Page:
There are several strengths of the flexible CDM described in this study, and relating to the application of this CDM for analysis of the DISCOVER CKD retrospective cohort. The measures described above detail an approach to building a CDM suitable for adaptation for use within other therapy areas (allowing other groups to answer important research questions), and that is scalable such that it can accommodate new data sources and provide coverage of additional types of data (for example, costs), allowing a longevity of impact and evidence generation that may not have been achieved otherwise. These measures will also facilitate the application of this CDM approach to other therapy areas with fewer pre-work requirements.

In addition, novel RWD types (such as those derived from sensors and devices used for patient-reported outcomes) could easily be incorporated into the CDM approach at a level suitable to the study. For example, novel RWD types could be added as a new entity and loaded into an existing table (i.e. ‘observations’), or a new table could be added to the CDM. Although the current version of the CDM houses data in one place, the federated approach to data management ensures flexibility around restrictive data licensing policies; data sources can be converted to CDM format separately whilst remaining in the source location [41]. Likewise, individual participant data could be stored across multiple locations, and the CDM could be adapted for each data source and applied in situ, with analyses designed and run separately or in parallel as required.

Finally, data loss may be less common within this built-for-purpose CDM approach compared with industry standard CDMs that map vocabularies code-to-code. Each data source has its own curated code list of labels at the entity/event level; specific events in one coding standard (i.e. ICD-10) are not linked to those in another standard (i.e. Read code) approach. There was no data loss in medical diagnosis, procedures, and prescription events; only laboratory events with values that fell outside the acceptable range, or units that could not be verified, were excluded. Exclusion of data was limited to <1% of laboratory data, which comprised invalid values without units.


The approach described here also has some limitations. Although this CDM approach has been designed for adaptation to other therapy areas, the transformation rules applied to laboratory value conversions have been developed for use within the CKD therapy area and may not be appropriate for all circumstances. Collaboration with epidemiologists, clinicians, informaticists, and data scientists with specific knowledge of the therapy area is essential. Some databases did not allow for pooling of data due to data privacy restrictions. Although sufficient-quality RWE can inform decision making, RWD, including that incorporated into the CDM for DISCOVER CKD, has inherent limitations that have previously been described in detail.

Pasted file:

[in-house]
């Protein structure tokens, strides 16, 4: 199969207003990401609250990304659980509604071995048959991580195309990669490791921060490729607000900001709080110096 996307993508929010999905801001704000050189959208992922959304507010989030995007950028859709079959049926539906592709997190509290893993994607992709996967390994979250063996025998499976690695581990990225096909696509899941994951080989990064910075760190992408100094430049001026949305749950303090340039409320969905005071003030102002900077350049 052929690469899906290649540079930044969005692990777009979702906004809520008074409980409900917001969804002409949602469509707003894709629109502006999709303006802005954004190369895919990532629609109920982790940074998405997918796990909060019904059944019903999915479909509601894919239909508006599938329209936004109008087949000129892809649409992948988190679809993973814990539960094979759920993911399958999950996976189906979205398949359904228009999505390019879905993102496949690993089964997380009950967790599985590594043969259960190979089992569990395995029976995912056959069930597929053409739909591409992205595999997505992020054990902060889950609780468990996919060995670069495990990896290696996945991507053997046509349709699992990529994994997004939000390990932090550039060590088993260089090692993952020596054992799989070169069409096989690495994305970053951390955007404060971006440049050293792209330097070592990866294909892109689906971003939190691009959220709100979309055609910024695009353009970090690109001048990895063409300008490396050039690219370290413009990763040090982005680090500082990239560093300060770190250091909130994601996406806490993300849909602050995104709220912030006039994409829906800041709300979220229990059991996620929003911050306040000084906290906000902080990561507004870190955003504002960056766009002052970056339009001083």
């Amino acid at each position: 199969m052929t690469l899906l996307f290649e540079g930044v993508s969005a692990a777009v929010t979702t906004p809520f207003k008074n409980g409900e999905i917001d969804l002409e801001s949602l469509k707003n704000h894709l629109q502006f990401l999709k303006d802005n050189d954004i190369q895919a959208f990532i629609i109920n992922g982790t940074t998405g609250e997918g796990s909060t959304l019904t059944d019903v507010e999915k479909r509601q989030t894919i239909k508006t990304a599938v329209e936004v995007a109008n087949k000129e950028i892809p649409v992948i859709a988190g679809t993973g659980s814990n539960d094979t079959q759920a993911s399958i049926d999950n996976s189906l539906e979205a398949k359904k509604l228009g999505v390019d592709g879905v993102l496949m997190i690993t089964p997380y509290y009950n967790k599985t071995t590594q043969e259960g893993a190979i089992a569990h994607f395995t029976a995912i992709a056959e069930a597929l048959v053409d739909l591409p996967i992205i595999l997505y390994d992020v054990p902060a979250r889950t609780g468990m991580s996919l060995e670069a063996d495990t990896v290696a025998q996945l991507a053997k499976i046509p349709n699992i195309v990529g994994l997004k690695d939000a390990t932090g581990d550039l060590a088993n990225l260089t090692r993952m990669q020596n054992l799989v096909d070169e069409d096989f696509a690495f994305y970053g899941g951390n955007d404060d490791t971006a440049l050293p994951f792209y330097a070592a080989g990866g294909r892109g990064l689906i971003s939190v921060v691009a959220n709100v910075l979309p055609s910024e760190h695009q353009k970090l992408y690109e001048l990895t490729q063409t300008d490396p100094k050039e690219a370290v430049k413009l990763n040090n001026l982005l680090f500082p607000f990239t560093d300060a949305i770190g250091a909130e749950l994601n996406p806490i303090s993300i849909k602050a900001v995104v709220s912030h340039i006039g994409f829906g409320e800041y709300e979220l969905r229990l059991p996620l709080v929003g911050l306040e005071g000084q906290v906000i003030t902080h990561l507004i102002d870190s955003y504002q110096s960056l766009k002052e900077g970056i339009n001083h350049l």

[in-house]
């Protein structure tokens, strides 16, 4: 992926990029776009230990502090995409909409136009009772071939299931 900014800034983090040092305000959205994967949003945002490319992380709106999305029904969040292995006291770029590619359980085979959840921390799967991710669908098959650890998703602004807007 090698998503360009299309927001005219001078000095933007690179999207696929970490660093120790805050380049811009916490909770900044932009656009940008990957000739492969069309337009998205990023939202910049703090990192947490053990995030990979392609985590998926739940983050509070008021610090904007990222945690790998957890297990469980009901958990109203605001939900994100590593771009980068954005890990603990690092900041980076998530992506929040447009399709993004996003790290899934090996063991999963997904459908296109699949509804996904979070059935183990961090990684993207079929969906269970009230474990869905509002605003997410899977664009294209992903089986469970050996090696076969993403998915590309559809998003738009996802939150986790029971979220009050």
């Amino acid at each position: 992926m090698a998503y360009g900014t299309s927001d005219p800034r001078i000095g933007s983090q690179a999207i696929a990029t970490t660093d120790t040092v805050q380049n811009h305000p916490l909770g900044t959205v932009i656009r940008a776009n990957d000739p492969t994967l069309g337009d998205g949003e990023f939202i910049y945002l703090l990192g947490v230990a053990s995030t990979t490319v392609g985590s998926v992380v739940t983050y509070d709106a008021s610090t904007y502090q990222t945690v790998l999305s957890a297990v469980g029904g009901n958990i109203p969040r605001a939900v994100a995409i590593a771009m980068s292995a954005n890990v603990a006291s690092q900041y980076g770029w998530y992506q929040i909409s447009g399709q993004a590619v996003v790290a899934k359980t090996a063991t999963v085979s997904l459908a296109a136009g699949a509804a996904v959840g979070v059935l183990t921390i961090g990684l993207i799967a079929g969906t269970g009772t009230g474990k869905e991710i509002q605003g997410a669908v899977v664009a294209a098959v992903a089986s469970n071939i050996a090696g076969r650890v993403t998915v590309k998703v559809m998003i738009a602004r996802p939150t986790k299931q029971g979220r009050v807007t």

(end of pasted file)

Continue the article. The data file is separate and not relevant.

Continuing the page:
The flexible CDM approach used for the DISCOVER CKD study provides a scalable, fast, and efficient platform to harmonize secondary data from multiple heterogeneous sources, facilitating analysis of a large retrospective cohort of patients to provide novel insights into the epidemiology of CKD by describing real-world patient characteristics, disease progression, clinical outcomes, the patient journey, practice patterns, and clinical management of patients with CKD. Furthermore, owing to its flexible and adaptable architecture, this CDM approach may be applied to other therapy areas to facilitate the combined analysis of different types of secondary data.

Supporting information

S1 Fig. DISCOVER CKD common data model overview.


S1 Table. Target data standards for DISCOVER CKD.


S2 Table. Study team members, roles, and affiliations.



The authors acknowledge the contributions of Juan Jose Garcia Sanchez, for input into the design of DISCOVER CKD, and for his contribution to CDM development and data interpretation; and the contributions of Alyshah Abdul Sultan for his support with CDM development and data interpretation, and for providing comments on an initial manuscript outline. The authors would like to thank the patients, their families, and all investigators involved in this study. Medical writing support was provided by Annie Macpherson, PhD, and editorial support was provided by Rachael Cazaly, both of Core, London, UK, according to Good Publication Practice guidelines (Link).